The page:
Friday, October 7, 2011

Teenagers make you old

Oh, how I have wished a thousand times that I had recorded my older boy's voice before it changed. One day, my sweet little boy was talking to me. The next day, a croaky little man. There were other malevolent changes that weren't as obvious, initially.

First, girls stopped having cooties.

Then NPR News was "slanted."  (Because I happen to like NPR News.) Followed by the proclamation that there  should be no gun control.  (I'm ambivalent on the topic, but don't allow guns in the house because there are too many small boys.)  Soda for breakfast became perfectly healthy, despite all the carefully pronounced evidence to the contrary.  In fact, if I said the sky was blue, it was most certainly olive drab.  Last but not least, the prevailing theory became the end would justify any means, if the aforementioned "end" happened to be unsupervised internet access.

We won't even delve into the difference of opinion on what constitutes a valid career goal and corresponding educational aspirations. Suffice it to say that "Living off the Grid" is not what I had dreamed of while playing endless Mozart to my Harvard-bound infant.

I know some people (*cough* Madam Smallworld *cough*) enjoy the teen stage, but so far, I'm not digging it.  Don't get me wrong; I still love my teen, but I don't like how his feelings about me have changed.

I long for the days when everything I said was accepted as practically biblical truth. (Yes, I know that it was wrong to tell him that sharks weren't allowed near the beach.)  I long for the days when he knew he could count on me for protection, love, and acceptance, no matter what went on outside the house.  I long for the days when he knew that Mommy always had his back.  I long for the days when he understood that I loved him more than life itself.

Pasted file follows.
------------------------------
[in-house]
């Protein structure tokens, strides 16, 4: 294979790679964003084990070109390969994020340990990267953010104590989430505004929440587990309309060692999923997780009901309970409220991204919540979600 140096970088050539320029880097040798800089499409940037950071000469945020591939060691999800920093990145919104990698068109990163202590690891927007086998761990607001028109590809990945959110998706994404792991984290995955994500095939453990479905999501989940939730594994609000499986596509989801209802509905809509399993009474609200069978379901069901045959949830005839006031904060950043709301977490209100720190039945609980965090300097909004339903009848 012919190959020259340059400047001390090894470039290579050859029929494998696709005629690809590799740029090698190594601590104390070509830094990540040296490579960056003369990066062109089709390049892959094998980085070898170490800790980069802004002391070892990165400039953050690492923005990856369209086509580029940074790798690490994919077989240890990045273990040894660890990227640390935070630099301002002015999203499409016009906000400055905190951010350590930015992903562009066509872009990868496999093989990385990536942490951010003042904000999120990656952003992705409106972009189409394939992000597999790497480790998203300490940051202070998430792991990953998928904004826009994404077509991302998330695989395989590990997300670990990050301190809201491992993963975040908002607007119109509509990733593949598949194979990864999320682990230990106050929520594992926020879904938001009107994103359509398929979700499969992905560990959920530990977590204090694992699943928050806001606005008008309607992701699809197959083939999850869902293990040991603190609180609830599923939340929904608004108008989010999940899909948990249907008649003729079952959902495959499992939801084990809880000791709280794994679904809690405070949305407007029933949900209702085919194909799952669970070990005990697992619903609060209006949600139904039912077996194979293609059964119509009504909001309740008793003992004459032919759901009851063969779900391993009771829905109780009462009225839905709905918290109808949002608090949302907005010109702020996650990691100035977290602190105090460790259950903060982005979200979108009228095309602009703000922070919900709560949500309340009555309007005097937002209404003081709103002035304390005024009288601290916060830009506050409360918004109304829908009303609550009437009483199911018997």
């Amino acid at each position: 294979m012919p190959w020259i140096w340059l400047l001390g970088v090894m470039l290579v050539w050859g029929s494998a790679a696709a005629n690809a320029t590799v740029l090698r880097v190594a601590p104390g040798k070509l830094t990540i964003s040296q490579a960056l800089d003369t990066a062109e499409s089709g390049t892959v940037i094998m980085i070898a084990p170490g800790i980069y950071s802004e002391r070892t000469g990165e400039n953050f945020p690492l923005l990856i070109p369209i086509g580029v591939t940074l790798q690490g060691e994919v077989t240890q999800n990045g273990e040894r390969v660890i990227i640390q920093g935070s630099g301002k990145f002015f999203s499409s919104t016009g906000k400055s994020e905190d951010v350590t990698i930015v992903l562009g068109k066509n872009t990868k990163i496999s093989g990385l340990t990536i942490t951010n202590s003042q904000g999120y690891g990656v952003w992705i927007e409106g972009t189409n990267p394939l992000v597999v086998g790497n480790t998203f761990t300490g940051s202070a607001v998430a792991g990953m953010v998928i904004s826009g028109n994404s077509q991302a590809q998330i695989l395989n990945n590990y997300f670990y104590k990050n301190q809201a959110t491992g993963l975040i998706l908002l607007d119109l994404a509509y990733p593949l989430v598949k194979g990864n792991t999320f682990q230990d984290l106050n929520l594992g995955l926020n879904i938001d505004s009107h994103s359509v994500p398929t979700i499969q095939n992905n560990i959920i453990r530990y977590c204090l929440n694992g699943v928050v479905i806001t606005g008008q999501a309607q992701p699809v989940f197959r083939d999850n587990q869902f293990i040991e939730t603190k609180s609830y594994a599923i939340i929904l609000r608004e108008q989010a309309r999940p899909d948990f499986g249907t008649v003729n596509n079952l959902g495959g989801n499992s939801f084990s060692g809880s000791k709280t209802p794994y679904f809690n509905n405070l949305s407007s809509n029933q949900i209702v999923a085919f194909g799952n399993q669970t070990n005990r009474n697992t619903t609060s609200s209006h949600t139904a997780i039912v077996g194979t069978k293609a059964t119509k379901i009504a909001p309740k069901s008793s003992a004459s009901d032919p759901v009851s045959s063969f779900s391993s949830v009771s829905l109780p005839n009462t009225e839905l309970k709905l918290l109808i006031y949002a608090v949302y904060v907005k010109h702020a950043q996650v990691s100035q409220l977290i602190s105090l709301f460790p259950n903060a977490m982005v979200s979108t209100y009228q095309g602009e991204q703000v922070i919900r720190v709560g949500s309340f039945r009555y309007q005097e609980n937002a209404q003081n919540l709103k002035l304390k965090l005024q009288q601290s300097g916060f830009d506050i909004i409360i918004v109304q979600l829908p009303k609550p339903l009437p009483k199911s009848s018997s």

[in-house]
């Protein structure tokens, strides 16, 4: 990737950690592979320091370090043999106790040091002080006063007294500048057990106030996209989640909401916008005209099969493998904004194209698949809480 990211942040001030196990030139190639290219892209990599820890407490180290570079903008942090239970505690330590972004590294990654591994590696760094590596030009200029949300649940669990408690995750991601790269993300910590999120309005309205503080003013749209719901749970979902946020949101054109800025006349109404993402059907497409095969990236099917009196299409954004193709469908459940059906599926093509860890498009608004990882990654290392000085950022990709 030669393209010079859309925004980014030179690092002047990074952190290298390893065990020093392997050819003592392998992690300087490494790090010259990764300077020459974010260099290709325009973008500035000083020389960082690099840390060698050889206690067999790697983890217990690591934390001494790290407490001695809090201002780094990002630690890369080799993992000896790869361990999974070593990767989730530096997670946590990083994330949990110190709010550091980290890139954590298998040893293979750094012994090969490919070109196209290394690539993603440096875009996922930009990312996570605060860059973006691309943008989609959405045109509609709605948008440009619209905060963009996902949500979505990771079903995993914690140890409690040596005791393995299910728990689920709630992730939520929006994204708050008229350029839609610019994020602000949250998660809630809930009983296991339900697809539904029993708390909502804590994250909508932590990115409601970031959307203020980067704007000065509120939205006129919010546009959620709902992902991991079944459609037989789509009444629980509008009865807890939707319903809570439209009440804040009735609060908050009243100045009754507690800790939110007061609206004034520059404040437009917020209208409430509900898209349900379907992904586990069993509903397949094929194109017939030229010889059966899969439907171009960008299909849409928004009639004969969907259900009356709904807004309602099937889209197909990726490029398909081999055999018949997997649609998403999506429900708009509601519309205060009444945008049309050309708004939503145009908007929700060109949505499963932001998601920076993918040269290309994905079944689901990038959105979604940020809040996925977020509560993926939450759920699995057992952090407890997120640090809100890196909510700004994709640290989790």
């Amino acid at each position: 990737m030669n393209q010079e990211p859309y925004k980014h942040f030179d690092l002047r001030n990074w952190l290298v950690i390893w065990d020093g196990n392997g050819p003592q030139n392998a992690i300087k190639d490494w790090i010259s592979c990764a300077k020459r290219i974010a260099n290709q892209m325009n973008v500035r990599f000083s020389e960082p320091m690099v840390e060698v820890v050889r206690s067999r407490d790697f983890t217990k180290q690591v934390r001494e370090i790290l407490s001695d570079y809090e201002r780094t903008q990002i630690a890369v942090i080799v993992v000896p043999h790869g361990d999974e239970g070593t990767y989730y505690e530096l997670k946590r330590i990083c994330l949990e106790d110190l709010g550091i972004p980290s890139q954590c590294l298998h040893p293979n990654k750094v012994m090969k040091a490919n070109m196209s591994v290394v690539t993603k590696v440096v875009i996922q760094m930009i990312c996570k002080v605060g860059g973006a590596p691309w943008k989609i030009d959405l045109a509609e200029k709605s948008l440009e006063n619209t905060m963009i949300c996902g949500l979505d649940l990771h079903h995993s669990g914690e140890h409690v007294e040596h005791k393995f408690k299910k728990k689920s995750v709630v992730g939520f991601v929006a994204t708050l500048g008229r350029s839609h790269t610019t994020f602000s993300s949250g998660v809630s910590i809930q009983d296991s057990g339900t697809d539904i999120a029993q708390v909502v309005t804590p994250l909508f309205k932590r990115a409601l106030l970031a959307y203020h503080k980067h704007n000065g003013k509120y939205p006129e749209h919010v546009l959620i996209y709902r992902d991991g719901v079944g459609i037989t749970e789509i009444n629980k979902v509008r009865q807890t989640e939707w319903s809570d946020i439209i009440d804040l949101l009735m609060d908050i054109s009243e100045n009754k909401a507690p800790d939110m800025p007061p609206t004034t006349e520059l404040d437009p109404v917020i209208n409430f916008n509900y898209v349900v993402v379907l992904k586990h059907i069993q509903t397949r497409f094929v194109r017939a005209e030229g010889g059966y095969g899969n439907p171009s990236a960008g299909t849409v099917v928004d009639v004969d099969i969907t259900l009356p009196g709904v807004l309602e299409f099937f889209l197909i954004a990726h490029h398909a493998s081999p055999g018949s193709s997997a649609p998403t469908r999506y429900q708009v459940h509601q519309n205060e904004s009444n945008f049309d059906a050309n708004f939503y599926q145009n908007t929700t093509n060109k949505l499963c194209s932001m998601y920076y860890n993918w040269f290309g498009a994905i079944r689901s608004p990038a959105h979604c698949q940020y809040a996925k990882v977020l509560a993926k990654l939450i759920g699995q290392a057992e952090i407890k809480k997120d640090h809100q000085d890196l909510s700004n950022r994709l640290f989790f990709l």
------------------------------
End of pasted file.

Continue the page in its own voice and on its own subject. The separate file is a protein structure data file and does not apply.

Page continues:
I need to get this right.  I'm grateful that I have a "village" of wise friends I can draw from constantly when I'm not sure of myself.  If you have teens, what philosophies or guiding thoughts help you be successful in maintaining a good relationship with him or her while still propelling the child headed firmly between the goal posts?

I realize that part of the problem I am having is that those goal posts are really not set by me.  They are set by God and have to be ultimately chosen by the child, as he enters adulthood.  So a better question for me to ask is how do you keep your parenting efforts in perspective, given that your child must ultimately hike his own hike?  How are you "there" for your child, when your child wants to move away from you?

Thursday, January 27, 2011


Almost 3 years ago, I declared war on my state of obesity.  I even raised an army to help me fight it!  I invented a Biggest Losers group for my homeschool mom friends.  Many hills have been captured since then, by many a great soldier.  (Gives a whole new meaning to the moniker "Queen of the Hill!")  At least 3 of us lost 50 pounds apiece.  But then I got stuck -- I needed to lose another 22 lbs. from the low that I reached.  Oh, if it were only 22 lbs. now.  But I got too comfortable with the level of success I had, then became disheartened that I hadn't gone further, then got sick, and then had a hard time getting my head wrapped around the effort again.  
So recently, I've been meditating on the old saying about insanity:  "Doing the same thing over and over, always expecting a different result."

I always tend to blame something other than myself for not losing, as though I wasn't a participant in all in the number on my scale -- just a victim of unseen forces that want me to fail to reach a healthy weight goal.  I'm the Queen of Denial, as they say!  "This diet isn't working for me."  The real story is always that I haven't gotten desperate enough to do what I know it takes -- consistently -- to change the number on that scale.